Supreme Court chief Hayut denies she’ll quit if Knesset okays full judicial overhaul
Report said she’s spoken of retiring ahead of schedule if coalition pushes through its entire radical package; Likud MK Gottlieb urges her to ‘quit now already’
Supreme Court President Esther Hayut vowed in private conversations she would resign her position early in protest if government reforms to radically overhaul Israel’s judicial and legal system pass the Knesset in their full current form, the Yedioth Ahronoth newspaper reported Friday.
Hayut is scheduled to serve as chief justice until October, but according to the unsourced report, she may resign half a year before schedule, if the government keeps to its timetable of pushing through its legislation by the end of March.
Hayut’s office denied she made such remarks.
The reported comments came amid a backdrop of rising tension between the government and judiciary over the planned reforms, which spiked this week following the High Court’s decision to disqualify Shas chair Aryeh Deri from serving as a cabinet minister over his repeated criminal convictions.
Justice Minister Yariv Levin has proposed weakening the Supreme Court so that it will not be able to veto legislation and policies deemed unconstitutional, and granting the government control over the panel that selects judges. Critics say that along with other planned legislation, the overhaul will impact Israel’s democratic character by upsetting its system of checks and balances, granting almost all power to the executive branch, and leaving minorities undefended.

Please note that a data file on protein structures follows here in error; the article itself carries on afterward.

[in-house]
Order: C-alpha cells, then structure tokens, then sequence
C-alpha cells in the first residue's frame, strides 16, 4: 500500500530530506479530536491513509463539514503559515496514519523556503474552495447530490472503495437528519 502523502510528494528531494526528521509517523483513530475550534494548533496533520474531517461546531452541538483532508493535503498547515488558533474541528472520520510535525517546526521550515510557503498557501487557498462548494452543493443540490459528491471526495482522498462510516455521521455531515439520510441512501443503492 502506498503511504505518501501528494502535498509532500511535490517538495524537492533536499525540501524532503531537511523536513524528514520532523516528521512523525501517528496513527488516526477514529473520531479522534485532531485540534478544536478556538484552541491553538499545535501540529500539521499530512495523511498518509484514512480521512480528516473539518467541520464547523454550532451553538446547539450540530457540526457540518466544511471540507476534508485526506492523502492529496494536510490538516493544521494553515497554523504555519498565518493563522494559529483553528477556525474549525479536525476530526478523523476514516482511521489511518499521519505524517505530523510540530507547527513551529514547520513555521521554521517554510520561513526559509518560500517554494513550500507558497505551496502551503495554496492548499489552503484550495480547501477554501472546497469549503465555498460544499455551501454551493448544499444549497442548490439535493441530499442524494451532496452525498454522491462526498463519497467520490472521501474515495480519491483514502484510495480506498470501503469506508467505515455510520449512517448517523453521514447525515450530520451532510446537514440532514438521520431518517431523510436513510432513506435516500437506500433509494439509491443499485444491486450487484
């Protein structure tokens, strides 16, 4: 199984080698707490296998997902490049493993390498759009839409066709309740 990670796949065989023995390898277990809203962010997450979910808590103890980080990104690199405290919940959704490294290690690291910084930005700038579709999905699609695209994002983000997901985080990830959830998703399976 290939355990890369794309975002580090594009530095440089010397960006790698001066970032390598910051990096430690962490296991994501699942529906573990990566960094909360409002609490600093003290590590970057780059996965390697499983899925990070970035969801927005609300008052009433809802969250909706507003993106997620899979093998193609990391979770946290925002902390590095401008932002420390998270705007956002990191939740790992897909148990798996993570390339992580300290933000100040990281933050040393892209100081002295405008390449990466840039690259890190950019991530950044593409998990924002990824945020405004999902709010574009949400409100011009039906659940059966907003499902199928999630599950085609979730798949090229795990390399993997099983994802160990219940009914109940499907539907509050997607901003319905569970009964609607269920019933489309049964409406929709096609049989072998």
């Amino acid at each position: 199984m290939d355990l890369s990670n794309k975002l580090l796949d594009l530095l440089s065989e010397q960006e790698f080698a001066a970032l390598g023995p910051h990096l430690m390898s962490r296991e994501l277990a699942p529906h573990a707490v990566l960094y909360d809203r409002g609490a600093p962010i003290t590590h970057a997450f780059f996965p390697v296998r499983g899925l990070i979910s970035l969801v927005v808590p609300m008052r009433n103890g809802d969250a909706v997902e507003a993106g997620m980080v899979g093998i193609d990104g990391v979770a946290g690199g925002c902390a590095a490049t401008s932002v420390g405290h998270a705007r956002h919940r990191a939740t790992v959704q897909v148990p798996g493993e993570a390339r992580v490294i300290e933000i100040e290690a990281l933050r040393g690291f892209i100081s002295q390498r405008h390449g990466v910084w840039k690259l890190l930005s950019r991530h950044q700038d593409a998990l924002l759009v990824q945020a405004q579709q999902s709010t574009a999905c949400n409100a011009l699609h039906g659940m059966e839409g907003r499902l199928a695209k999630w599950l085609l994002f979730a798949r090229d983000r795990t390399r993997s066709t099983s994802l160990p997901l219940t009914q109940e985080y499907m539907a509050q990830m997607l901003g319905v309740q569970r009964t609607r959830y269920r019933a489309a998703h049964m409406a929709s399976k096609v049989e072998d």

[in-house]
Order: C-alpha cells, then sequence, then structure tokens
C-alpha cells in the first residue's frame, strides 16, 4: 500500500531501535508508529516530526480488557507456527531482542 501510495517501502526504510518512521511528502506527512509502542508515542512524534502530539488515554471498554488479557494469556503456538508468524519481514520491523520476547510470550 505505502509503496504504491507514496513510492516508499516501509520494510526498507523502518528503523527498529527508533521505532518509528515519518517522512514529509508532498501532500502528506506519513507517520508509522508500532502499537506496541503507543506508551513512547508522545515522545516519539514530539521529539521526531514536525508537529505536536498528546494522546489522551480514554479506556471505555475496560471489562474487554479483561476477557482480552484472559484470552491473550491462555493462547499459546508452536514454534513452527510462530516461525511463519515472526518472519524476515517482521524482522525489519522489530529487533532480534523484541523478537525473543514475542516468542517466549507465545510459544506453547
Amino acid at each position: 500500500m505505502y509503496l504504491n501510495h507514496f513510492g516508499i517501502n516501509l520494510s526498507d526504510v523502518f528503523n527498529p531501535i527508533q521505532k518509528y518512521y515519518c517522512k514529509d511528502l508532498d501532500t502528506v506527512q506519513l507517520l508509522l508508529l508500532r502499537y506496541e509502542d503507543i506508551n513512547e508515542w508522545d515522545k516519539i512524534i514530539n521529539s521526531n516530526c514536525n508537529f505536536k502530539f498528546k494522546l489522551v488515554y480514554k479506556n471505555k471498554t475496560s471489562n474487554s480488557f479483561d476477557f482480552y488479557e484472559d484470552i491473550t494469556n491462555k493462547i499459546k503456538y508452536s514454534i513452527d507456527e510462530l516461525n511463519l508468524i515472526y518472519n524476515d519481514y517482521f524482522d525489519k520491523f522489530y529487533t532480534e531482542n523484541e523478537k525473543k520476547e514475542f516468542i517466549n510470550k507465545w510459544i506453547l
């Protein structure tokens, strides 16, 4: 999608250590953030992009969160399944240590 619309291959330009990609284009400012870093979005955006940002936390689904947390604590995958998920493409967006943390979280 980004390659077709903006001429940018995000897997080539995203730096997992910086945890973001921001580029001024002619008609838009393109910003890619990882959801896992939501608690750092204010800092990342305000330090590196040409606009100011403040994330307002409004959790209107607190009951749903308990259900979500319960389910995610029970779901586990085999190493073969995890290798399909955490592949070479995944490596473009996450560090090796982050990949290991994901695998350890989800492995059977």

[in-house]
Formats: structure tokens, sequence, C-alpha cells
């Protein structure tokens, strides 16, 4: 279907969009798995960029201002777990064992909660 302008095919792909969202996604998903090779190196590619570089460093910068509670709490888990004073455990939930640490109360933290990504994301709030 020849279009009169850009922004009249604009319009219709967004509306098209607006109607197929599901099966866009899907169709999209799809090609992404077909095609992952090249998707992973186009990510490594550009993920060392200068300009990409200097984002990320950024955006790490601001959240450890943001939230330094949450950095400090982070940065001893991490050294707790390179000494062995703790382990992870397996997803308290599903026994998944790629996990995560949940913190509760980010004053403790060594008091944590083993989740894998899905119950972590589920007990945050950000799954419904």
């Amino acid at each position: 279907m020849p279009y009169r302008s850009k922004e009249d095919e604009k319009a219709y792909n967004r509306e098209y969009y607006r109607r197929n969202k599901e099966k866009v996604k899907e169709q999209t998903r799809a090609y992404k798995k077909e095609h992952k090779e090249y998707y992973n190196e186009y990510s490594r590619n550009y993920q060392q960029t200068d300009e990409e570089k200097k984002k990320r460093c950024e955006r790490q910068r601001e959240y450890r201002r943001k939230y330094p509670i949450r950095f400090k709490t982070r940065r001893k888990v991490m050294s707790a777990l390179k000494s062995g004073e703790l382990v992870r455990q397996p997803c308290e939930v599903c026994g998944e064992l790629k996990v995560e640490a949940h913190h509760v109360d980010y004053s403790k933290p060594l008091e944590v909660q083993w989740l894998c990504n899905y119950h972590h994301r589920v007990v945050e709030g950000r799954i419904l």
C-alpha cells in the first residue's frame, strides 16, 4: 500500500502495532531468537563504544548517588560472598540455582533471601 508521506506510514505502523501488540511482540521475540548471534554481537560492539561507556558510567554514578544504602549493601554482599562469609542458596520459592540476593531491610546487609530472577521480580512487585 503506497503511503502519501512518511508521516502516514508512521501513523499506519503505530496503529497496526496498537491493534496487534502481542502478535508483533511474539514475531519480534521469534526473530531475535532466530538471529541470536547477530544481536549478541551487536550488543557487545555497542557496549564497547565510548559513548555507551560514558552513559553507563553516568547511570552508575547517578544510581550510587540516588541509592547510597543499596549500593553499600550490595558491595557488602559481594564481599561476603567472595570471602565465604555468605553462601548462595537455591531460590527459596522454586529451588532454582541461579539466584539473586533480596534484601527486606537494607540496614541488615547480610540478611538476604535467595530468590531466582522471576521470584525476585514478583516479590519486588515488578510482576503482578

Commentators have noted that a mass resignation of judges in protest of the reforms would simply enable the government to stack the court with justices regarded as ideologically convenient, in a process that would be eased by Levin’s proposal to remake the selection committee for judges in order to give the government a majority.
Reforming the court has been a major conservative goal for over a decade, with many on the right and among the ultra-Orthodox frustrated by what they see as an activist bench made up of progressives undermining the country’s right-wing majority.
In response to Hayut’s reported remarks, firebrand Likud MK Tali Gottlieb urged her to “quit now already,” in a tweet on Friday.
“You are not doing us any good. Don’t threaten that you will resign if we pass our reforms. Just resign. I won’t even be a little bit sad,” Gottlieb wrote and accused the chief justice of stirring up quarrels among Israelis.
Channel 12 reported on Wednesday that the Shin Bet security service decided to boost security details for both Hayut and Levin amid the hotly contested debate on the matter.
In a fiery speech last week, Hayut panned the government’s planned overhaul, arguing it would deal a “fatal blow” to the country’s democratic identity.
Her speech was criticized by Levin, who said it underlined his arguments that the justice system has been politicized, and chastised her for violating ethics rules for serving judges.
Opposition Leader Yair Lapid, however, gave Hayut full backing, saying the opposition would “stand by her side in the struggle for the soul of the country” and the attempt to “dismantle” Israel’s democracy.